Earlier today I dug up some vintage furniture handles that have been stored away for almost 20 years.

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I knew exactly what box to find them in, and also where in the hardware room to look.

What surprised me, though, is that I also remembered that 8-32 x 1-3/4″ machine screws would be needed to mount these handles onto a 3/4″ thick drawer front.

It’s strange how I can remember that, but not what I had for supper 3 nights ago.

Wood Buttons

Posted in Artisanal, Furniture Making, Knitting, Woodwork with tags , , , , , , , , on February 27, 2014 by johnwiggers

My wife loves to knit, and this is an art form she is very adept at. As part of her creative process she also spins and plies her own fibre, to make yarn from raw wool that has been sheared from sheep or alpacas.

All things being said her hobby is almost totally vertically integrated, and about the only thing she hasn’t done is to shear her own wool – but I have not yet ruled this out as a possibility.

When our son and daughter travelled to Iceland last year to celebrate their graduations from school they were sent with explicit instructions to bring back some wool.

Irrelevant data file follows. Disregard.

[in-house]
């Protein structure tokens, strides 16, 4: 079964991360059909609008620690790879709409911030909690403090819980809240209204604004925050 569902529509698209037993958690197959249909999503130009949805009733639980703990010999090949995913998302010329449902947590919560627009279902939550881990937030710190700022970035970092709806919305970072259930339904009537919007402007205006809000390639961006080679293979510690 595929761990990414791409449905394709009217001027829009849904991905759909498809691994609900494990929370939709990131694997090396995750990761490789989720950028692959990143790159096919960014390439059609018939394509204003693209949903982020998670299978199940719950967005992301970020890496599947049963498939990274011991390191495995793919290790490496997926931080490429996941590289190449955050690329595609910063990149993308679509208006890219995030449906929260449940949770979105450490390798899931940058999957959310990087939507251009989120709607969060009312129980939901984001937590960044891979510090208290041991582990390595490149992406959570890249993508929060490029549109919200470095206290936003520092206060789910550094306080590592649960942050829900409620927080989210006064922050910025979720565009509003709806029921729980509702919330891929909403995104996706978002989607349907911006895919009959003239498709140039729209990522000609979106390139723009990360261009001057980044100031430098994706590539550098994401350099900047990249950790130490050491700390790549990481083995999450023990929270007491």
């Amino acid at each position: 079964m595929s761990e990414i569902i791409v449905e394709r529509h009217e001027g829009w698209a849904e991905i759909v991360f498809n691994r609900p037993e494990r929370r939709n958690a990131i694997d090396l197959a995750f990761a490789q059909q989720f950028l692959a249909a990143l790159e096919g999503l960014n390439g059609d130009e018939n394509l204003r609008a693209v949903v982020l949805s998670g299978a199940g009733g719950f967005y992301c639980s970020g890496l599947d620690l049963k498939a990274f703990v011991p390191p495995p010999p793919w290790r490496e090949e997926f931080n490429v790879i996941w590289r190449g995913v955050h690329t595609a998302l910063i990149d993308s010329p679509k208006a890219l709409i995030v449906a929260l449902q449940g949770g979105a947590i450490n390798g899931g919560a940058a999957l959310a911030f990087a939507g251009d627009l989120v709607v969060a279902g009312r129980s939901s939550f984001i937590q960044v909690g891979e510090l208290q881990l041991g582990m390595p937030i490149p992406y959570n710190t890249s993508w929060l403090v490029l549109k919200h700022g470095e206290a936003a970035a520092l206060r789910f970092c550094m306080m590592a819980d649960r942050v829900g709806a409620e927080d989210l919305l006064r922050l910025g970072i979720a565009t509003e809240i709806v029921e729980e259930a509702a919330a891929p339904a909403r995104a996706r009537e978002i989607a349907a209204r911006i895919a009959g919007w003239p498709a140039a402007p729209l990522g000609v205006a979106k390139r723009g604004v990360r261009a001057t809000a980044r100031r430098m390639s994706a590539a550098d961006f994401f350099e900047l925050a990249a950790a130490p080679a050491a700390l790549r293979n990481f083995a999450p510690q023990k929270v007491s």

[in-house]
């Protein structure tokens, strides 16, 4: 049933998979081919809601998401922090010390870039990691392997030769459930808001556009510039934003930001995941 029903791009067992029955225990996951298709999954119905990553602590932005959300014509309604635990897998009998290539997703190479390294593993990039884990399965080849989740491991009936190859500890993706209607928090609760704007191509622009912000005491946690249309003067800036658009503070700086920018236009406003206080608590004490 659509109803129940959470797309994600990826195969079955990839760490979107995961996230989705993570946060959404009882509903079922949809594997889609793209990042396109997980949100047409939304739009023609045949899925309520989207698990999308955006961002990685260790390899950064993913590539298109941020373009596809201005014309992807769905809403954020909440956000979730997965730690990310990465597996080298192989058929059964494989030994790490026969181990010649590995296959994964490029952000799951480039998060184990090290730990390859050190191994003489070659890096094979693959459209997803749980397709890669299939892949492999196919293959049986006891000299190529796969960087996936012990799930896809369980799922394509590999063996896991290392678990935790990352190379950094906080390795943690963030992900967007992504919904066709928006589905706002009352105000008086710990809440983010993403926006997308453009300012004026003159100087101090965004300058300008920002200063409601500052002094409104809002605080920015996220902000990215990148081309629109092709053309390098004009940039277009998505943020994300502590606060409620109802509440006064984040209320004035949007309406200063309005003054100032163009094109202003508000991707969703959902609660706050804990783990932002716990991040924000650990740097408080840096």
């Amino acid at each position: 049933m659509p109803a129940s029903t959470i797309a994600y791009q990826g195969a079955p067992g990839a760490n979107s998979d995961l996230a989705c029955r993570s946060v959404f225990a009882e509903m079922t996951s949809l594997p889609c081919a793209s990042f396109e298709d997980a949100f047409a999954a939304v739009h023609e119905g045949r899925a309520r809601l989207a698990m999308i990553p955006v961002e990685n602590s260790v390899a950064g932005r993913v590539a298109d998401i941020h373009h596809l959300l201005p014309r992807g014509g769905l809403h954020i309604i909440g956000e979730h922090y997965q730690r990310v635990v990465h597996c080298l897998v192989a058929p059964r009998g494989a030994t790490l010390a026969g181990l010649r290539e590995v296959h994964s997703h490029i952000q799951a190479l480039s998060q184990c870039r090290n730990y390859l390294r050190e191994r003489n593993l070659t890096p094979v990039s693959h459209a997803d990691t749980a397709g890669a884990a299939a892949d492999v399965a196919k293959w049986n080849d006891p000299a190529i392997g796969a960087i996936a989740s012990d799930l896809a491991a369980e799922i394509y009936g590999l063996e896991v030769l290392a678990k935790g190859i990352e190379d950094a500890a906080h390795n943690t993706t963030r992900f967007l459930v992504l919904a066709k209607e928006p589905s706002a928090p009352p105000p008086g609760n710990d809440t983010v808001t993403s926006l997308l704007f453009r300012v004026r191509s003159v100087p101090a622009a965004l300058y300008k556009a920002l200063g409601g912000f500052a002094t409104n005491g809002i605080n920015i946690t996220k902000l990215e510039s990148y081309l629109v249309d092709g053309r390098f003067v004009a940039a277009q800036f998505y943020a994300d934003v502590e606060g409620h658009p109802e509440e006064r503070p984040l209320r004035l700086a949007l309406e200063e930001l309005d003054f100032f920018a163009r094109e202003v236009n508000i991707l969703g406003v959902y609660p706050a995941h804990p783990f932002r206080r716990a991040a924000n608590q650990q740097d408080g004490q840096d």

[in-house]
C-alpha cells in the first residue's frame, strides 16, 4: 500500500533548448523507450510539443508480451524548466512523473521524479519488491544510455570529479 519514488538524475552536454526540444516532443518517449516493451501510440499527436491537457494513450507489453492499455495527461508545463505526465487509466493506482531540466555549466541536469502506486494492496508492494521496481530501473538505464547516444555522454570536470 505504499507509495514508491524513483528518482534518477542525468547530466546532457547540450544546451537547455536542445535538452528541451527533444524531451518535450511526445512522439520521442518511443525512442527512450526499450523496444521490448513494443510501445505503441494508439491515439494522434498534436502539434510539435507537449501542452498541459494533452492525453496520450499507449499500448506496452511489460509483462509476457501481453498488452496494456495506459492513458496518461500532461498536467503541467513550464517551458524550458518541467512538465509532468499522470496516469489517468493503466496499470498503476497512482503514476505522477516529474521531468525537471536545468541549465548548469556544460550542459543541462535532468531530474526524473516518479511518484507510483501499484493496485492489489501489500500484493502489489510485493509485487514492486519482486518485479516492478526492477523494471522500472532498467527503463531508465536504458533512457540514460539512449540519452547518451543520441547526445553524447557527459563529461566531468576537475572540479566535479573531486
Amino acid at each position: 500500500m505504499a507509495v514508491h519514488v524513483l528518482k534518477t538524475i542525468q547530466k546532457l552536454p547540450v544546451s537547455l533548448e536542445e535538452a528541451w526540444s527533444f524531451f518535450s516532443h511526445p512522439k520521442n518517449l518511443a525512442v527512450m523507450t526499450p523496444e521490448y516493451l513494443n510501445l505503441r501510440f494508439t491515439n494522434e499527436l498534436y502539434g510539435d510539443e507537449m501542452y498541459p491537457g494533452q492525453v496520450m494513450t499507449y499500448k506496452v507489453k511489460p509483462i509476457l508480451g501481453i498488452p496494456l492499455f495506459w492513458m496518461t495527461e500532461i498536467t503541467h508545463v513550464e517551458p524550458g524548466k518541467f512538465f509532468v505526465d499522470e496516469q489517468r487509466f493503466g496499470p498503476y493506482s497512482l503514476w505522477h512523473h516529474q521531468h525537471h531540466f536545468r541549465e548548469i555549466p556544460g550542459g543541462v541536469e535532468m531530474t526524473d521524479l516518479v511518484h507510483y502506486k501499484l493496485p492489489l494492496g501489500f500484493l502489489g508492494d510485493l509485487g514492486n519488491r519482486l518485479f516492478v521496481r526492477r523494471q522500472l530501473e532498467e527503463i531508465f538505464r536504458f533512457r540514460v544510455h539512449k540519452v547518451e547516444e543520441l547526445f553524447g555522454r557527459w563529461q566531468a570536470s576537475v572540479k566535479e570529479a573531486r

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Icelandic Lopi wool is special in that it is a 100% pure wool that is known for being being lighter, warmer, and more water-resistant than wool found elsewhere. Over the centuries, the wool of Icelandic sheep has developed in a way that ensures as much protection as possible from the harsh northern climate.

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Icelandic sheep fleece is double layered. The inner layer of light fine fibers are soft and crinkly, insulating well against the cold, while the outer fibers are long, course and smooth – and as a result, water repellent. These fibres are also irregular, and they create air spaces when loosely bound together. The two combine to create a light but sturdy water resistant yarn.